2. We say what's most important
Not everything we know
We often have powerful, surprising or interesting things to tell people. So we need to make sure we get to the point quickly, clearly and explicitly.
And we can almost always say a lot less. We’re often talking to experts who already understand the context. They want our insights, not a lengthy description of something they already know.
When you’re writing, do you know:
What’s the main benefit or insight? Can you say it in the first paragraph? In the opening sentence?
What’s the shared knowledge here? Is there a way to say enough to show we ‘get it’, without listing out every step or detail?
Too much detail, and doesn’t make the most important point explicit:
During the development of the synthesis process for pharmaceutical APIs, it is critical to ensure that elemental impurities associated with metal catalysts are scavenged prior to downstream processing of the drug substance. Traditionally, the effectiveness of scavenging processes has been determined using plasmabased instrumental techniques, such as ICP-OES or ICP-MS. Although these methods provide a means of accurately detecting very low concentrations of elemental impurities, they can be timeconsuming and costly to apply, delaying process development decisions.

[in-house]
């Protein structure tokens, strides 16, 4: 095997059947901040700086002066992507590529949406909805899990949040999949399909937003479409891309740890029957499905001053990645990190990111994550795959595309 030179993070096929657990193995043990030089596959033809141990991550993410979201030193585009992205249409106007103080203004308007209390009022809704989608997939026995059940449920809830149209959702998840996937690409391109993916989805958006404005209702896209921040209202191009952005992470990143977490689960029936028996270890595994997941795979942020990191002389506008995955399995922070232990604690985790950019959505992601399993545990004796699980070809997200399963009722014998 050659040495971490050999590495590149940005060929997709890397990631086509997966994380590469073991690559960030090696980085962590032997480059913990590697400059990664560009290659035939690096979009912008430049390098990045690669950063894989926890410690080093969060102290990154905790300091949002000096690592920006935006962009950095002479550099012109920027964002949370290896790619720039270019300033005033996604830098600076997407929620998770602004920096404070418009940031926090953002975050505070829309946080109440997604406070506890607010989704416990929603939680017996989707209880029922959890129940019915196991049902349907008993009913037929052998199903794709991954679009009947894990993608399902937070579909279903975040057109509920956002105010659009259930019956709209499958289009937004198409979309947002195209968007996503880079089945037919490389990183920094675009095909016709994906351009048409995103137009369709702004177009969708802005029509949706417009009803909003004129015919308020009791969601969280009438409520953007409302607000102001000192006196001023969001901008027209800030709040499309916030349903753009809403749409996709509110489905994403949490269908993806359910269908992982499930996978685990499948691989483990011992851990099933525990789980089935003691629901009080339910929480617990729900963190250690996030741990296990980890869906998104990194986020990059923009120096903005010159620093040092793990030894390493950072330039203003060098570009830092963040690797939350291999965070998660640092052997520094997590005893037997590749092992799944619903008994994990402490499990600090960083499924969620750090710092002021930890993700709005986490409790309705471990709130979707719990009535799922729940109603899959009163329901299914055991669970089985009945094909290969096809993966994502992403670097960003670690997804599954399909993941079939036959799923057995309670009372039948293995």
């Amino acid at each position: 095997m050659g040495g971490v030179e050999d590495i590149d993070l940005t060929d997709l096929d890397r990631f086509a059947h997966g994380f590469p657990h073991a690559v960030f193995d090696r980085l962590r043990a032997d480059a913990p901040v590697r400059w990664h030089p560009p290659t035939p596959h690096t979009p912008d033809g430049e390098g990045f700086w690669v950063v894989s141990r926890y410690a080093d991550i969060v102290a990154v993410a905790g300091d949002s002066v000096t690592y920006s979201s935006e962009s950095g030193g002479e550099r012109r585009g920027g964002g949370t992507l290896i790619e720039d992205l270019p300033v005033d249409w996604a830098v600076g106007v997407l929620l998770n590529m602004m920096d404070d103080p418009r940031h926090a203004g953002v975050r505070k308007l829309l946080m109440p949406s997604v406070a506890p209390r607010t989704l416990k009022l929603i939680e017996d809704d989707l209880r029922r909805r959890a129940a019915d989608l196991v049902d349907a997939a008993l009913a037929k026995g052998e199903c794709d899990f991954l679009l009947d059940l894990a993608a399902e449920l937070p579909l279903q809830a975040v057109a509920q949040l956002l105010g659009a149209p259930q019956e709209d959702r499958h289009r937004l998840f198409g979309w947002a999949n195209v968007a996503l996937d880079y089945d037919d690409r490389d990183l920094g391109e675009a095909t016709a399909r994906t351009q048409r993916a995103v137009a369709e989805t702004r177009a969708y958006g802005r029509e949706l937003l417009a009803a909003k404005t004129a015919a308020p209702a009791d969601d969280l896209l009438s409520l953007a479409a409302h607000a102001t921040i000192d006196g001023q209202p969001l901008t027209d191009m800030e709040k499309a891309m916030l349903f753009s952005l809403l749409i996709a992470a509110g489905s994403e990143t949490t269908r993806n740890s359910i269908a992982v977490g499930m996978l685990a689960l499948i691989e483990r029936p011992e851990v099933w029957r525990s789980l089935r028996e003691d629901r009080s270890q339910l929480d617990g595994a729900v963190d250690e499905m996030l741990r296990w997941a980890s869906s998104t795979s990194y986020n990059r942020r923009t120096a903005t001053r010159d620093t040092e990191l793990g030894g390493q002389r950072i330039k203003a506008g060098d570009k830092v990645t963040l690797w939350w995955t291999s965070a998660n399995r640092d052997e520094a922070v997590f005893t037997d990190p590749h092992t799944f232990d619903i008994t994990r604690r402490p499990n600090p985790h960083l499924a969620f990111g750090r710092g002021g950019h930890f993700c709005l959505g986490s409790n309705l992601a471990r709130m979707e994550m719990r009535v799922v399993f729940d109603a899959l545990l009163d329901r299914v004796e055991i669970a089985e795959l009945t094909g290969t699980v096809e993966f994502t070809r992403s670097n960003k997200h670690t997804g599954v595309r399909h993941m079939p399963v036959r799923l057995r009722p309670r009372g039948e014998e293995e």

Identifies the main benefit straightaway. Then outlines the process, but doesn’t over-explain:
Detect impurities in pharmaceutical APIs in minutes instead of hours.
Traditionally, the best way to check for elemental impurities was with plasmabased techniques such as ICP-OES or ICP-MS. They’re accurate, but timeconsuming and costly.
There is a faster, easier and more costeffective way: X-Ray Fluorescence (XRF). It’s simpler to deploy and gives you results in minutes, not hours.
So the opportunities to speed up development decisions can be huge.